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This Iowan is among the first to donate convalescent plasma after beating COVID-19

Randy Clarkson is one of the first Iowans to donate his plasma to help a patient with serious coronavirus symptoms

Iowa is delivering cutting-edge investigative treatment to help patients with serious COVID-19 symptoms. Local 5 was the first outlet to speak with a man who donated his convalescent plasma to a current coronavirus patient in the state.

Randy Clarkson said he likely contracted COVID-19 on a trip to Michigan in March. He felt very sick for about three days at home, but then recovered from the disease. He heard about the convalescent plasma investigative treatment being used on some coronavirus patients, and thought he should donate.

"I thought based on a lot of the stories I heard of people of all ages who got this virus, and I have a 91-year-old mother-in-law who came down with it, I thought it I can do something positive like give my plasma, I'm ready to do that," said Clarkson.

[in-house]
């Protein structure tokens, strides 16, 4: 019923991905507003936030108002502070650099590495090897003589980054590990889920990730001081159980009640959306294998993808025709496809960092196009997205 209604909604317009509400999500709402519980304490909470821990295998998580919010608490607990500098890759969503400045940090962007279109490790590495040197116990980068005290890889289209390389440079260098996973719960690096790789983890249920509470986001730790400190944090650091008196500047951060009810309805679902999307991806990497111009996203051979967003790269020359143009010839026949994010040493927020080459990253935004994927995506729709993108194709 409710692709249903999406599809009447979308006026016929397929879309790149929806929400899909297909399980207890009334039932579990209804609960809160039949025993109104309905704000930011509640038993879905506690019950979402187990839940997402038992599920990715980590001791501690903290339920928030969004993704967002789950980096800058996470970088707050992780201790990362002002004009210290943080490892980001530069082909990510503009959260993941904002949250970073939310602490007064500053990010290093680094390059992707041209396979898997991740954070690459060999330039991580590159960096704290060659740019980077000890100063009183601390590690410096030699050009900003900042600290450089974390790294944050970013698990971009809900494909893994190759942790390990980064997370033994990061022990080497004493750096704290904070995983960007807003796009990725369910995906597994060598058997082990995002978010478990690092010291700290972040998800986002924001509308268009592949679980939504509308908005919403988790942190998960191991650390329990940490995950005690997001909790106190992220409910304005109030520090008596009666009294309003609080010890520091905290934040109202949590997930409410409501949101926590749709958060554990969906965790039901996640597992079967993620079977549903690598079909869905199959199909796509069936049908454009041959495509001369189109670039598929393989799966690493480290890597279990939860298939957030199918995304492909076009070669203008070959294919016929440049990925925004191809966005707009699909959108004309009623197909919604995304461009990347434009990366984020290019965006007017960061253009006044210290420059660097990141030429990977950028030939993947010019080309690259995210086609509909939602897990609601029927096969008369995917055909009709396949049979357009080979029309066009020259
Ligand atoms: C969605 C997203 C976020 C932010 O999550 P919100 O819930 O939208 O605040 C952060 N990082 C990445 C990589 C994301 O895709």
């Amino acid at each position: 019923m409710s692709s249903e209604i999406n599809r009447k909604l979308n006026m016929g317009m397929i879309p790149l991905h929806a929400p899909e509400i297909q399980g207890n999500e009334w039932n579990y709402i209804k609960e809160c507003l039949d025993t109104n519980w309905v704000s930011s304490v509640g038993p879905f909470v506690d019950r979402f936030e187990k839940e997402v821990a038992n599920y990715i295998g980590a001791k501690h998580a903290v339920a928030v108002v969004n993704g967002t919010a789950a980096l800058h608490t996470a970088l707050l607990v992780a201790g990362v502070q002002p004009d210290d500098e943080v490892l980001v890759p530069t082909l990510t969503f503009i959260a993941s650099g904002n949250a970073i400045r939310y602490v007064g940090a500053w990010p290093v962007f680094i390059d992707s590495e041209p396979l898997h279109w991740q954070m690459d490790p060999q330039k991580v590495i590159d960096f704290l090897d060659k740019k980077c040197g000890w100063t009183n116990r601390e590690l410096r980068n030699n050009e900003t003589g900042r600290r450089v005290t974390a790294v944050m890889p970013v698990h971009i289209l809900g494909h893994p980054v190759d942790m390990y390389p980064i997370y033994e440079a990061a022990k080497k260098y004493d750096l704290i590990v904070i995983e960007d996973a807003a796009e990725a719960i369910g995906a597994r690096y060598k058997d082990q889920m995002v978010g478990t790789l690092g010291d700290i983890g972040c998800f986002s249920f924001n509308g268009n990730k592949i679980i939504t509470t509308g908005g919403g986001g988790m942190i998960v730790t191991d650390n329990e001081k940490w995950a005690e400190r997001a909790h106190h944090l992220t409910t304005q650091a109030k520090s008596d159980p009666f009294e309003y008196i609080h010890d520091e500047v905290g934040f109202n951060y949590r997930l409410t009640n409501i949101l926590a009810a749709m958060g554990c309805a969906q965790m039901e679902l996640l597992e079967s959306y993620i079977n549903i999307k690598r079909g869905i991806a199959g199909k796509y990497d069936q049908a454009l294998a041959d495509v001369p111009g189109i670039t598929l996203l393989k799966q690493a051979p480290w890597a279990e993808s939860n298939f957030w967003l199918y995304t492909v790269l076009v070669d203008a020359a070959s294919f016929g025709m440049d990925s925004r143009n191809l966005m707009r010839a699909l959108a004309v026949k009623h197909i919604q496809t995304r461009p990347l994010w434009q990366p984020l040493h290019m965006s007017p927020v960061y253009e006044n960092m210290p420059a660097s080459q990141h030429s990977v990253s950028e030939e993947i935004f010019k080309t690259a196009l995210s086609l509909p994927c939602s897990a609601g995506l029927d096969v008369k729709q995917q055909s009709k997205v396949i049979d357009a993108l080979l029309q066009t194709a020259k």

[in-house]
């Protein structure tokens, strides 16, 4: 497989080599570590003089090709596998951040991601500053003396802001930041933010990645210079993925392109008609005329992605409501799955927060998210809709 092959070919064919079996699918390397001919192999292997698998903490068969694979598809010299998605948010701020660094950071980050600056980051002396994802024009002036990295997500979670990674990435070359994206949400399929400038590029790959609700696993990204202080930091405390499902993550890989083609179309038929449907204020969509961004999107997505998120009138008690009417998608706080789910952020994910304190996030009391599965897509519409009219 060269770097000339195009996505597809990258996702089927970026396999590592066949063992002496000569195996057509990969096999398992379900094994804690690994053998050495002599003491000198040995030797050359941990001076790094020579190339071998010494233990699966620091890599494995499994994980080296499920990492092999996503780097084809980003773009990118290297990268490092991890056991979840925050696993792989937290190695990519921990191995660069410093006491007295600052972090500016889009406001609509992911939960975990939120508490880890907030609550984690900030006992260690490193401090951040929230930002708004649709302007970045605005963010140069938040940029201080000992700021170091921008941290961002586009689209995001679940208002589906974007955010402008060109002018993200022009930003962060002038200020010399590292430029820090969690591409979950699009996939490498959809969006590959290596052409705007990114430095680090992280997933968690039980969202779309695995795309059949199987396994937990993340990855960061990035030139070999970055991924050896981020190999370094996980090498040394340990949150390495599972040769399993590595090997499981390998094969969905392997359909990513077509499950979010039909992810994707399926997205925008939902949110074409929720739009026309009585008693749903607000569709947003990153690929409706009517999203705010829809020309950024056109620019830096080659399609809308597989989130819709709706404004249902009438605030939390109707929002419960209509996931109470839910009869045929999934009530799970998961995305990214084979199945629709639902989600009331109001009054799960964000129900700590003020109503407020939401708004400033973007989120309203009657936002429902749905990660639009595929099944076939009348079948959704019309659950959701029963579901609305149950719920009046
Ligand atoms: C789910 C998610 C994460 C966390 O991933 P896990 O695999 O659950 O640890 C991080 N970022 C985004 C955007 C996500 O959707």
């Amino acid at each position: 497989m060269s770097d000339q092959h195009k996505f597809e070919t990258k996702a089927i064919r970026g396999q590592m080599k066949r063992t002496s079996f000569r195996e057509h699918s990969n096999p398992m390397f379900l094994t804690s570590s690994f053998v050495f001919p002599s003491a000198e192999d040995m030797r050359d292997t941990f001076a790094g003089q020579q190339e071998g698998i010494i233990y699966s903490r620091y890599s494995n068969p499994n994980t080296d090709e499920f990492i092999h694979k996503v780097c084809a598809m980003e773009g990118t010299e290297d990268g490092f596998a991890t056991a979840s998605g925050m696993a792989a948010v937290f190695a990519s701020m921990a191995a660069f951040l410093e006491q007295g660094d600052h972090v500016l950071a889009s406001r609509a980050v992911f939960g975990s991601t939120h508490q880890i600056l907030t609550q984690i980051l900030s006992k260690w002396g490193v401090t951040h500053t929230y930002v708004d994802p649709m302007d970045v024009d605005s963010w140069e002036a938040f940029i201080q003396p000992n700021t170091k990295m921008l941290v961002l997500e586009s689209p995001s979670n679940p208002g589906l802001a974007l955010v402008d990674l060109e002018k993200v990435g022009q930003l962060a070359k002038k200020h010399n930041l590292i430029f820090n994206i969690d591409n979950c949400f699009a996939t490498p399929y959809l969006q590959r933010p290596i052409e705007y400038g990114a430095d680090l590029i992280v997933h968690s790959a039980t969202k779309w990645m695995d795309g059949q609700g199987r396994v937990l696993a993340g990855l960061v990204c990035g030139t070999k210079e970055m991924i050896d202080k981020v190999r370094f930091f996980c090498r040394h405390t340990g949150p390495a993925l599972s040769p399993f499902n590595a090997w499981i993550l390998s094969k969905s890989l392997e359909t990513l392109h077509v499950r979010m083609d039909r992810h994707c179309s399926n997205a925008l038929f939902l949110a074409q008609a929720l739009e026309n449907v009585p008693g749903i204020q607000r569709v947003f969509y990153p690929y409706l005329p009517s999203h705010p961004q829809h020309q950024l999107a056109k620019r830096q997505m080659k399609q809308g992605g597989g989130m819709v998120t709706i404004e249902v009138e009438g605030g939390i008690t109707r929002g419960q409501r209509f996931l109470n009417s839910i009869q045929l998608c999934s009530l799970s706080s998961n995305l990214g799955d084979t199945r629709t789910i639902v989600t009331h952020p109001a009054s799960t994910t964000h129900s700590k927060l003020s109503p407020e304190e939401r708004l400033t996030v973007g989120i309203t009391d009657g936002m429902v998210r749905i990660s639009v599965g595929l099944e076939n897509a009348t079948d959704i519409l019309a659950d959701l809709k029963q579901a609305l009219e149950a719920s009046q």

The Food and Drug Administration (FDA) has approved the emergency use of convalescent plasma from people who have fully recovered from COVID-19. Current patients with serious or life-threatening COVID-19 infections or those deemed at high risk are eligible to receive the plasma. Recovered COVID-19 donors have antibodies in their plasma that attack the virus. Donated plasma from healthy donors who have recovered from COVID-19 is being trialed to determine its effectiveness.

Clarkson said that the process of donating was easy.

"They put you in a chair and they put a special type of needle as I understand it in your arm and it has three avenues that go into your body and they take fluids out and put fluids in, so it wasn't very painful, it takes about 45 minutes to an hour," said Clarkson. "It's really a painless ordeal and I encourage anybody who has recovered from this virus to really consider giving plasma."

LifeServe Blood Center is one of two Iowa-based blood centers that is collecting convalescent plasma from healthy COVID-19 recovered volunteer donors eligible to be used in hospitals. UnityPoint Health will begin contacting patients by phone who have recovered from COVID-19 and may fit the criteria to be a prospective donor.

The American Red Cross is also helping coordinate the effort to get recovered COVID-19 patients with donation opportunities.

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